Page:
Because they help you tame that fabulous mane, you should be tipping 15 to 20 percent, according to both Real Simple and CNN Money's guides.

7. Nails

The standard range here is anywhere in between 10 to 20 percent, depending on specific service or time. Yes, you should probably be tipping more for a pedicure. Because feet. I don't care how lovely they may be, they're still feet. An exceptional manicure or any pedicure merits 20 percent for sure.

8. Spa

Facials, massages, waxing, body treatments — these services are mighty generous. And so you should be tipping generously. It's safe to set your amount to 20 percent, but if you received some extra awesome treatment, it never hurts to add a little more.

9. Concierge/Valet

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Whether they're helping you carry your bags, parking your car, or making you restaurant reservations, especially in more luxurious accommodations, it's good not to overlook tipping here.

The tipping portion of the Etiquette For Dummies Cheat Sheet recommends the following:

  • If a doorman carries your bag, give him $1 to $2 per bag. Give a doorman who hails you a cab $1.
  • If a bellman arrives at your hotel room with your luggage, tip him $2 per bag.
  • For a concierge who gets you into a fashionable restaurant, tip $10 to $20, or if the concierge gets you into the opening night of a popular play or opera, tip $20 per ticket.
  • Tip the parking valet who retrieves your car $1 or $2.

Travel

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10. Taxi/Uber/Lyft/Etc.

This one's a little tricky because a lot of it does depend on locality and factors such as rush hour. While CNN Money said it's fair to assume 15 percent will be enough, with an extra $1 to $2 for bags, Real Simple said it's completely optional, but appreciated. Considering some of the shenanigans and characters they may have to deal with on the daily, I'd definitely be generous and give 15 to 20 percent, especially with exceptional service and reliability. Also, like, do you or do you not have some of the best convos with your Uber drivers? Show 'em some love!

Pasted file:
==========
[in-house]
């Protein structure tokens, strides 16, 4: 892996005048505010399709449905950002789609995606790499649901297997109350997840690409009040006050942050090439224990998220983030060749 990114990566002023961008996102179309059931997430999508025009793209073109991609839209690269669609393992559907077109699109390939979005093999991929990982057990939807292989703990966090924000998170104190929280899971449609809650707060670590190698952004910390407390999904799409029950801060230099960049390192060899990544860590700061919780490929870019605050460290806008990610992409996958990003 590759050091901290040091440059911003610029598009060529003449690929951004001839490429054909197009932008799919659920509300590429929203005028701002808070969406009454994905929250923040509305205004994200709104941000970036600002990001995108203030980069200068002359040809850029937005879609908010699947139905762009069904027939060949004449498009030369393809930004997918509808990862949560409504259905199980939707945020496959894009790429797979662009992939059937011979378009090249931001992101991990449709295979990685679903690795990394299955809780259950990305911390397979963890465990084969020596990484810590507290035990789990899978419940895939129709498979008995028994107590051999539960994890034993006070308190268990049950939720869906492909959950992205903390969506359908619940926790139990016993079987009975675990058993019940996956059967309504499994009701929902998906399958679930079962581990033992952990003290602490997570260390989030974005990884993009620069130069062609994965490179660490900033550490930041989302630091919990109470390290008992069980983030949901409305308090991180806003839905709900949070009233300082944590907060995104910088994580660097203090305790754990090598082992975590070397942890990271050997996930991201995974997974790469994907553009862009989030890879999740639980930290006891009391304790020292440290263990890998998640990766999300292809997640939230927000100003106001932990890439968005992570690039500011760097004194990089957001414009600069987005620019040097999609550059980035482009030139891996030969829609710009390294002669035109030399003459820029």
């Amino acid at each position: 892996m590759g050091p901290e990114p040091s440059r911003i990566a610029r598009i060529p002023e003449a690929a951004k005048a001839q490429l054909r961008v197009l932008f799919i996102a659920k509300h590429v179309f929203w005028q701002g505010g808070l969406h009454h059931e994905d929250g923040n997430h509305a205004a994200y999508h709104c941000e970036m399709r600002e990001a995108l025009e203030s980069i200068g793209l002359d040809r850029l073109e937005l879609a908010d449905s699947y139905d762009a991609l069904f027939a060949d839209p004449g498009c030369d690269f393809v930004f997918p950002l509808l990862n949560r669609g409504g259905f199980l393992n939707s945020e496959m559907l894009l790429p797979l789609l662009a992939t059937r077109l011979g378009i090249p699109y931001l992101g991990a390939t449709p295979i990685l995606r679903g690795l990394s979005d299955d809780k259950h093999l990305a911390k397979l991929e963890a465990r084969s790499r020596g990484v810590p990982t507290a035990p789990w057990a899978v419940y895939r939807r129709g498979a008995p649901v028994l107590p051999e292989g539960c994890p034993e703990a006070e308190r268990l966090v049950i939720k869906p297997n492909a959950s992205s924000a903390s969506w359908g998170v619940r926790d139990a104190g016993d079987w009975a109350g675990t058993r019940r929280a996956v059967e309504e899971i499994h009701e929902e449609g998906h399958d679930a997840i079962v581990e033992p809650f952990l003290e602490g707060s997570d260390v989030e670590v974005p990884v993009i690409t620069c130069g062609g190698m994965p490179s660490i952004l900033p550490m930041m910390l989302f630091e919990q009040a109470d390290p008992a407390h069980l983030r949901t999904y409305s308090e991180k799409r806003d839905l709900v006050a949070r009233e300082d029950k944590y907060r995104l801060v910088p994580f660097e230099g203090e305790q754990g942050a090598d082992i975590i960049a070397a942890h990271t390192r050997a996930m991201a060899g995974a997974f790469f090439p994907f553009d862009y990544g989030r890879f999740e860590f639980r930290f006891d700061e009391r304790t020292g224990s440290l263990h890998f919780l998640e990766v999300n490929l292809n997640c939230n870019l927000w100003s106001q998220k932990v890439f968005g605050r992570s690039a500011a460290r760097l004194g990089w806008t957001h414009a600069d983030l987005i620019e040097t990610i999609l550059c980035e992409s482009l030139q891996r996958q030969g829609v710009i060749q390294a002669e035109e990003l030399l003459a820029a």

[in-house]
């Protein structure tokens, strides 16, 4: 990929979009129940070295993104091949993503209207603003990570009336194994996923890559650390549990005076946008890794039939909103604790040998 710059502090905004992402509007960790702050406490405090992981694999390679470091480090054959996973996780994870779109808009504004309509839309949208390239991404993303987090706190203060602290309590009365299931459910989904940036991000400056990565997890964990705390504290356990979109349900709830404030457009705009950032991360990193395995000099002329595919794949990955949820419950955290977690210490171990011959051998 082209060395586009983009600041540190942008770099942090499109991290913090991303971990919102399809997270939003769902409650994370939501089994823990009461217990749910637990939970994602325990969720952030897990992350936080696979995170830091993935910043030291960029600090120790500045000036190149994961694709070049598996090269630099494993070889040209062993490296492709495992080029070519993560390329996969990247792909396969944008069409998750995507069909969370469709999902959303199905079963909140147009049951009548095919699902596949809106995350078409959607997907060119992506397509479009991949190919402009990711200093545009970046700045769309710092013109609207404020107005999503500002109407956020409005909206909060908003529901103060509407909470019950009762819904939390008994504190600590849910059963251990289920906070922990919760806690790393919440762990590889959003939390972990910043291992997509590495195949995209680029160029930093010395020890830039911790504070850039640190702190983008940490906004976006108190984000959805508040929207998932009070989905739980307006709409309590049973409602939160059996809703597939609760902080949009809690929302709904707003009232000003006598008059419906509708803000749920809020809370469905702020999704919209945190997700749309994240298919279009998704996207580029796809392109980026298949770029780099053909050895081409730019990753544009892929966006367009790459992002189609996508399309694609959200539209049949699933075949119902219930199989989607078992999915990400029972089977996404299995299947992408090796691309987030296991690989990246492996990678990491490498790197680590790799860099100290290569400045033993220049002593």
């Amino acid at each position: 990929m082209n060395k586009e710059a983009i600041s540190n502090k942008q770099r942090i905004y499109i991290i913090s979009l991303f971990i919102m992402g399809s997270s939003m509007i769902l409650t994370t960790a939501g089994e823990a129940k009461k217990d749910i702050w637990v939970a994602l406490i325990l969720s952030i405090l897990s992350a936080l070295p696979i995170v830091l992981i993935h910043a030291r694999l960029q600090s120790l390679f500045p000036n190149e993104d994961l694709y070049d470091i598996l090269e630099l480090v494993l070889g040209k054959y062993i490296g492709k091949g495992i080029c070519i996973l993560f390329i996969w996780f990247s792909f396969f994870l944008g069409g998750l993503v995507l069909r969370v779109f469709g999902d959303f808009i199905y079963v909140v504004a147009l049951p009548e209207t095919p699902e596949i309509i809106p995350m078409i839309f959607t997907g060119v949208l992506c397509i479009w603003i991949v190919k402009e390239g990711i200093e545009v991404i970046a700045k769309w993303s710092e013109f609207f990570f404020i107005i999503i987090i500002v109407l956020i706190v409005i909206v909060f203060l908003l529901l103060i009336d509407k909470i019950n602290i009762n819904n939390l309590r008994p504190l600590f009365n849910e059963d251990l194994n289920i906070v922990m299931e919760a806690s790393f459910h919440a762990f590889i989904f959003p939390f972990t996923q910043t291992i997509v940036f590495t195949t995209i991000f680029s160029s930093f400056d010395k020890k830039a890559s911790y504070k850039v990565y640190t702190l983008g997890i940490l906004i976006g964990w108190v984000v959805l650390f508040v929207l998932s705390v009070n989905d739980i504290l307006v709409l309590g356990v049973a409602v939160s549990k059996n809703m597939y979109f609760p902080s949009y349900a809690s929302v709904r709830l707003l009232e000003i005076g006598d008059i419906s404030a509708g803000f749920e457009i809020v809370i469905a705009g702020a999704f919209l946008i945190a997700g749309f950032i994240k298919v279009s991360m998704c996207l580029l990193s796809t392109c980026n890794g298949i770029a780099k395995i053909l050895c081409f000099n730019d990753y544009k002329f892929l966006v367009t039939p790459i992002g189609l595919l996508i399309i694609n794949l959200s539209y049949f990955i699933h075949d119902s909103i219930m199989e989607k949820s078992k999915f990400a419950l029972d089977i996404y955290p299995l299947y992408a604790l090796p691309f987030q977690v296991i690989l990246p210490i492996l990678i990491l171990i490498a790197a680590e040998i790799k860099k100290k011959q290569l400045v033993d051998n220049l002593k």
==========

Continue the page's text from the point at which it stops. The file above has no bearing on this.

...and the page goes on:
11. Hotel/Housekeeper

Real Simple said you should be tipping $2 a night at a budget hotel and $3 to $5 a night at a high-end hotel. They also recommended to tip daily, because more than one housekeeper may be cleaning your room.

12. Room Service

For room service, Real Simple listed 15 to 20 percent of the meal's cost as appropriate. However, it's important to take notice of the difference between a "service charge" and a "gratuity charge." A service charge doesn't cover the tip, but a gratuity charge does. So just be aware.

13. Calculating It All

All these percentages driving you crazy? Same. I've never been much of a mathematician (aka I can't do math at all), so as much as I can drill these percentages into my head, in the heat of the moment when it boils down to the sum, those numbers do nothing for me. And sometimes my smartphone calculator just can't do it for me, either. #JudgeMe.

Well, you can use an online conversion tip calculator like this one that will conveniently compute it for you, in terms of how many people, total cost, and what percentage you want to tip. After a while it does make more sense — even with obscure amounts, it's easier to round.

For more info on what you should be tipping during the holidays or special events like weddings as well as who you don't ever need to tip, definitely check out Real Simple's full tipping infographic here. Happy tipping!

Images: Giphy (4)